Starting a high school football program from scratch has provided some challenges for St. Joseph’s head coach Dave Carson, but the former Bellefonte ninth-grade coach has no regrets.
“How many chances do you get to coach on Friday night?” Carson said.
With a roster of just 18, the Wolves certainly have their work cut out for them. Logistical issues have also proven difficult, but Carson has a clear message for his team.
“I tell them, ‘Let’s be respectable,’” he said. “In this inaugural season, let’s compete with everybody. Be in every ball game. Let’s condition like crazy and come together as a family and not just a team and let’s look out for each other.”
A few players followed Carson over from Bellefonte, whose varsity team went 2-8 last season.
Running back Nunu Buey, quarterback Phil Fenstermacker and Mike Jabco followed after Carson took the job.
Previous relationships between players and coach could help as the Wolves attempt to build a new team.
“Oh, definitely it does,” Carson said. “You know what they can do. You know what their limits are and you know what kind of kids they are. So it definitely helps. It’s just like a family here. It has to be.”
Quarterback Jack Driscoll, who played at State College last season, is also on the roster and is competing for a starting spot.
“They’re in the middle of battling that thing out,” Carson said. “But like I tell them, we’ve got room. Everybody’s going to play everywhere.”
Carson calls the team’s makeup a “hodgepodge” of kids from State College, Bald Eagle Area and Bellefonte, which is quite the contrast and reflects one reason St. Joseph’s wanted to add high school football.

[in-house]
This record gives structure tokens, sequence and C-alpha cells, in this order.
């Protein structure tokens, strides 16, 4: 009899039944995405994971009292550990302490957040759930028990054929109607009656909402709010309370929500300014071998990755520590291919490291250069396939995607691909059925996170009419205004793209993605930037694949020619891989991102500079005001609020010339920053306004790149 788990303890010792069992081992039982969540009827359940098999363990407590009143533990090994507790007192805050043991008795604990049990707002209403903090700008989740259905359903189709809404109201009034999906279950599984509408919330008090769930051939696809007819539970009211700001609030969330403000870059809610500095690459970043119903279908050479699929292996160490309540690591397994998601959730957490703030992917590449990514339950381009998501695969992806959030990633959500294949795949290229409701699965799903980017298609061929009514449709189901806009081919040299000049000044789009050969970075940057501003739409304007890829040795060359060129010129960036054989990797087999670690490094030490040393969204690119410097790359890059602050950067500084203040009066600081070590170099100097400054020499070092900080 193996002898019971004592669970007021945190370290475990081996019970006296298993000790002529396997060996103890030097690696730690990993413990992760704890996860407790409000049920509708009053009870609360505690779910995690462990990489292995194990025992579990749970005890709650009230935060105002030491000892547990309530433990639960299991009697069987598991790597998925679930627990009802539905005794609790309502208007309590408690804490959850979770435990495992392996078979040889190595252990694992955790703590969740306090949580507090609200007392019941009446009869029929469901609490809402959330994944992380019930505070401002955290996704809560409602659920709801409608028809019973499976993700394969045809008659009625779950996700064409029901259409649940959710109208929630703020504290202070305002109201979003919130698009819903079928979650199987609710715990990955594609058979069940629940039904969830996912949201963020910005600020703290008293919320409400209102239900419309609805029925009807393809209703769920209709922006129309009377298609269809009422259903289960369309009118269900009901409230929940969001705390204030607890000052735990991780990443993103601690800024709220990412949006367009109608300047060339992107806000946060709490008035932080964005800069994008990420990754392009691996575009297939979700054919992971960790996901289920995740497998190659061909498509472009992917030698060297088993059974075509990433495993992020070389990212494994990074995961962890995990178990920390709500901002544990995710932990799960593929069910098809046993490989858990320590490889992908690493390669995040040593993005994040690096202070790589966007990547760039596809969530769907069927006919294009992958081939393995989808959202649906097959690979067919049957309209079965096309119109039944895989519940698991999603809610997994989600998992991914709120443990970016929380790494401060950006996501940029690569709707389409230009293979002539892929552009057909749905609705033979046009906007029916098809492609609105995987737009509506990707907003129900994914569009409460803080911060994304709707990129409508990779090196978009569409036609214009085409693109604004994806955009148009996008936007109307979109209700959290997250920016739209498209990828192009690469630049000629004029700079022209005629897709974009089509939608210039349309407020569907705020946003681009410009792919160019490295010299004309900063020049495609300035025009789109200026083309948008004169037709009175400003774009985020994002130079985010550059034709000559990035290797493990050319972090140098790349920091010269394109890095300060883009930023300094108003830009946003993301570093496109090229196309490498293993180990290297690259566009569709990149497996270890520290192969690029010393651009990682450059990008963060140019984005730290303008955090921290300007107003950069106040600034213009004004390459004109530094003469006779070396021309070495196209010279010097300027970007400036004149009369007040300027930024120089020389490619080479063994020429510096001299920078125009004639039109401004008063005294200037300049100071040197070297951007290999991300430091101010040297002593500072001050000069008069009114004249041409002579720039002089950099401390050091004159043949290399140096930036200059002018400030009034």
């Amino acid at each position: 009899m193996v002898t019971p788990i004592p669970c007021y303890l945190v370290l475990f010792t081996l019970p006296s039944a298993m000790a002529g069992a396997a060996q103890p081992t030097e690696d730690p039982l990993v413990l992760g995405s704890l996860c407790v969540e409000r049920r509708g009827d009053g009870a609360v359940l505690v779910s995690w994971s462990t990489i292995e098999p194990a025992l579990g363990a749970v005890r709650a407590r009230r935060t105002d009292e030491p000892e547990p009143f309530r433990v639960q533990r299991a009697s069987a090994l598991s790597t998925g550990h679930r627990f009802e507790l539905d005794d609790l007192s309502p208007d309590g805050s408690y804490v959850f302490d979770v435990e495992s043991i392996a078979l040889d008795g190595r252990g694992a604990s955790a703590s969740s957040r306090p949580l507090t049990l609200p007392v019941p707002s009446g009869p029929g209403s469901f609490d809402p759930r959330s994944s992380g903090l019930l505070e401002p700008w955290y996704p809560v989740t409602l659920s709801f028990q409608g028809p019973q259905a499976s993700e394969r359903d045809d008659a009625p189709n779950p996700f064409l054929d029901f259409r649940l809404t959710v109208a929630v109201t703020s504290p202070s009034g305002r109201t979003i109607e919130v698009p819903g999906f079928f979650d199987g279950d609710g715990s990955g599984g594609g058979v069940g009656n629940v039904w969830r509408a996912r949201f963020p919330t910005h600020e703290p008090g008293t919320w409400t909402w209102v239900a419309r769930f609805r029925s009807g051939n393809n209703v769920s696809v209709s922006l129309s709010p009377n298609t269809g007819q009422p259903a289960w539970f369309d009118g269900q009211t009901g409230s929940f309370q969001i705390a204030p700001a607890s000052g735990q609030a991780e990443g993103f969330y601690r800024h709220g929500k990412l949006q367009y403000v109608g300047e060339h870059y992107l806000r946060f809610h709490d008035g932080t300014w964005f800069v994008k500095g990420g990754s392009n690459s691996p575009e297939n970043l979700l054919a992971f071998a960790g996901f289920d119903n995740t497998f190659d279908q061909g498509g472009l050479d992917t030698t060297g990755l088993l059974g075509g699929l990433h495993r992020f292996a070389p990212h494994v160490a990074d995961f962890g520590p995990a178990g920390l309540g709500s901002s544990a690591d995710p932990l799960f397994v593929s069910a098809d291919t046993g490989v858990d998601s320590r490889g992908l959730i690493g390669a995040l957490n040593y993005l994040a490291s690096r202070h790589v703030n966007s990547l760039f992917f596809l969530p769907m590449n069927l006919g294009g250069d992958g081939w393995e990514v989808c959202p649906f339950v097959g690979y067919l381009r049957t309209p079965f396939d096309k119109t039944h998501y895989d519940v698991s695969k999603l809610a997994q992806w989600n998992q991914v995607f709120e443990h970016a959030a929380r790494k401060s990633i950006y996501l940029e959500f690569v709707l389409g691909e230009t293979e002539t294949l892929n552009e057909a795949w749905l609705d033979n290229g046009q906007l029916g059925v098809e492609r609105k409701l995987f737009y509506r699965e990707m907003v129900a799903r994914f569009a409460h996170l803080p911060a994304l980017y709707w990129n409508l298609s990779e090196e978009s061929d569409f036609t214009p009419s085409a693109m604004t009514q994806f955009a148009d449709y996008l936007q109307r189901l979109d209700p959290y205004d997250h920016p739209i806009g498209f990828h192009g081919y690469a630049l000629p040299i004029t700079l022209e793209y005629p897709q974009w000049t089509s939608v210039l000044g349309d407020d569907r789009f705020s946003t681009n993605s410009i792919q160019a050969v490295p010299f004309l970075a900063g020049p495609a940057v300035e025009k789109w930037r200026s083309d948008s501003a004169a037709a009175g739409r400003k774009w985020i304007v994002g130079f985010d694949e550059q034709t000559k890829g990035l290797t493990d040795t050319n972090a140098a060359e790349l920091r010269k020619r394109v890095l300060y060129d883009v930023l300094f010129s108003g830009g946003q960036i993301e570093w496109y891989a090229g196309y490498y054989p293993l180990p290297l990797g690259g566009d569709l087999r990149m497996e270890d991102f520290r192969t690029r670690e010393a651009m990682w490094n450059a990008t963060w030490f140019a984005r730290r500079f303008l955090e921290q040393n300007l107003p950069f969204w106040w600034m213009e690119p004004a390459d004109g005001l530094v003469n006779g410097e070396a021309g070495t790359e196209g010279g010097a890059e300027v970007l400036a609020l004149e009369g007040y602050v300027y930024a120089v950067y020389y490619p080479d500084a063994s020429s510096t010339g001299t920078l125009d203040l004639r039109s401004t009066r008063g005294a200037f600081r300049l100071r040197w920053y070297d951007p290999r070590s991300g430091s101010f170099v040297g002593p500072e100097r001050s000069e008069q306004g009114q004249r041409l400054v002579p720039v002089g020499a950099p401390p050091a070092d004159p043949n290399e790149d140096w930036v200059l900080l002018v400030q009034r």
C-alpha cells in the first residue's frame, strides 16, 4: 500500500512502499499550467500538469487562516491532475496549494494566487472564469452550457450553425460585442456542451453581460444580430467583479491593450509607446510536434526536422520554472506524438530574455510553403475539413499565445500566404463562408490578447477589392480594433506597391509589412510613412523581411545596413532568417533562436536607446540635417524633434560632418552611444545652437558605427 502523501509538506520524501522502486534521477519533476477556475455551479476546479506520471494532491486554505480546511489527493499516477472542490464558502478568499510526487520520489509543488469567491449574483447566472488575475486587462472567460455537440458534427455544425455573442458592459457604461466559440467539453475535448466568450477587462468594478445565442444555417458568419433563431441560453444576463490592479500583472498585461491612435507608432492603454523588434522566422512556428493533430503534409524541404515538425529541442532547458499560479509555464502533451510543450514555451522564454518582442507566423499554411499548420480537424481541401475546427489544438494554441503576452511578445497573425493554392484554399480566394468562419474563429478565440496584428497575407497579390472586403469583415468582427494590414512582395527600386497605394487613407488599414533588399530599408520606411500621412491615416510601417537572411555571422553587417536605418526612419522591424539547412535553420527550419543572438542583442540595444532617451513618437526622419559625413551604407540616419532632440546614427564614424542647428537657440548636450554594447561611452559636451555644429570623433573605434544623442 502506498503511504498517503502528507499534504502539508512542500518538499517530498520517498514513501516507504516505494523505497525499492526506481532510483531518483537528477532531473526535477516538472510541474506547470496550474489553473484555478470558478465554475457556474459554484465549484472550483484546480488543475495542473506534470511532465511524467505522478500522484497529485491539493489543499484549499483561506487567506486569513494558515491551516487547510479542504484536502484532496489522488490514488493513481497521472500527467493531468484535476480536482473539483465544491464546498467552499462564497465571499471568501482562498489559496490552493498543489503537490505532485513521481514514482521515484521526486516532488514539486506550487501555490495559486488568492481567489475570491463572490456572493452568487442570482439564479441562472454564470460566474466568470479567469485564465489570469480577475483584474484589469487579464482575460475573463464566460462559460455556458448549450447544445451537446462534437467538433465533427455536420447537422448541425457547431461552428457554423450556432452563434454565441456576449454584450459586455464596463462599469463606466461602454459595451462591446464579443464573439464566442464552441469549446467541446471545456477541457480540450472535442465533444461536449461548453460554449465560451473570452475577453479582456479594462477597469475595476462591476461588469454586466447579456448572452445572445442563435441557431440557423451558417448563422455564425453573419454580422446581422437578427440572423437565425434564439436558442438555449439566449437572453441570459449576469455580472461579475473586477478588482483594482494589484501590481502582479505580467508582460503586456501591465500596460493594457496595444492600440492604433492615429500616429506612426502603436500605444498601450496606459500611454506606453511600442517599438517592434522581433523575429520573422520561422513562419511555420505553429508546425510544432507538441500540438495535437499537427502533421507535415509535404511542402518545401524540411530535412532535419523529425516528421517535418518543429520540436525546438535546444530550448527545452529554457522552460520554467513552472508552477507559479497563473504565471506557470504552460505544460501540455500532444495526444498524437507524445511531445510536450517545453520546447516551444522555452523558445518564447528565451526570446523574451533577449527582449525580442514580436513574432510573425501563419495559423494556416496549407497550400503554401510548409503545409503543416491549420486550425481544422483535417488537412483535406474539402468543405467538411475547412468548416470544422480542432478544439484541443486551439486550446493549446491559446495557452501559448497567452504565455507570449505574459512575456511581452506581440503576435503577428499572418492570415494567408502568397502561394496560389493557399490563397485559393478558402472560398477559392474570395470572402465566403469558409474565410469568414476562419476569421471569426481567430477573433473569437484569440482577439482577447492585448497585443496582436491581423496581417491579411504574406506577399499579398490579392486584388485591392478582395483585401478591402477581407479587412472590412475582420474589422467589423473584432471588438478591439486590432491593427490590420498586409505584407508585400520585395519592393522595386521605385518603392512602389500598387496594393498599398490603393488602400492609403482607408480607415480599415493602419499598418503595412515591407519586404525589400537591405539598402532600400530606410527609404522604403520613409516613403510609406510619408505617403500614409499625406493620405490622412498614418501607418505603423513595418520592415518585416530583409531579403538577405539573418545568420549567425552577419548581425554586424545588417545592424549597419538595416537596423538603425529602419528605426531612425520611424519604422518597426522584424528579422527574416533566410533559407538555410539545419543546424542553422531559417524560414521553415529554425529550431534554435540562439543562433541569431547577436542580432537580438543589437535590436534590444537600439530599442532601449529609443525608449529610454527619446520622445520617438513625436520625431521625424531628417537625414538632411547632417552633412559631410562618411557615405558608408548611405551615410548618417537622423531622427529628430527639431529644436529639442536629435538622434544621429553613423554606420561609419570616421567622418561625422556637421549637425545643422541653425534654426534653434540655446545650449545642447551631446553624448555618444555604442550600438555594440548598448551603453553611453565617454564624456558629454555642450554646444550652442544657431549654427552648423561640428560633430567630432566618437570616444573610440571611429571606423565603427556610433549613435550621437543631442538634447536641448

Athletic director Jeff Wheeler said Our Lady of Victory, the middle school that feeds into the high school, lost around 10 students per year to other schools because there wasn’t a high school football presence.
They tried to field a middle school team, but Wheeler said kids still left.
“We knew if we were going to make this work we had to go varsity,” Wheeler said. “That was the only way to maintain the kids we already had and attract other kids.”
Both Wheeler and Carson say the key for long-term sustainability is success.
That could prove difficult early, with just 18 players in a physically taxing sport like football.
Practices will consistently run with seven-on-seven drills and little hitting so that players stay fresh for the regular season.
“And it kind of retards your growth because you’re not getting full contact and you’re not getting the full look you’d like to have,” Carson said.
A scrimmage Aug. 17 against Clarion-Limestone gave the head coach a better idea of what he has before the Aug. 31 home opener against Mercyhurst-Prep.
Buey, a speedster with make-you-miss ability, figures to start at running back after netting more than 500 yards with five touchdowns for Bellefonte last season. Fenstermacker played sparingly behind Red Raiders starter Jordan Fye last season.
No matter who emerges at quarterback, Carson isn’t looking for one guy to carry the load.
“I hate to throw out names because it’s going to be such a team effort for us this year,” he said. “It’s one of those situations where you have 18 guys, so 18 guys are going to get a lot of playing time.”
Among other challenges to face was getting the team’s field ready in time. The Wolves’ den was still being prepared behind the school as Carson spoke on the phone last week. The goal posts were set to arrive days later.
Trees had already been cleared, a press box was erected and the field was leveled in certain areas. Equipment costs and scheduling were also issues.
“We’re getting there,” Carson said. “This is definitely all new.”
Now that the team is here, Carson wants to compete now, but he also wants to grow at the middle school level and create a long-term feeder plan for sustainability. Continued support from the community would also help.
“A little success would go a long way,” Carson said. “The school is a fantastic school and there are opportunities here. We hope everybody supports us. In the community around us, we’ve been extremely well received.”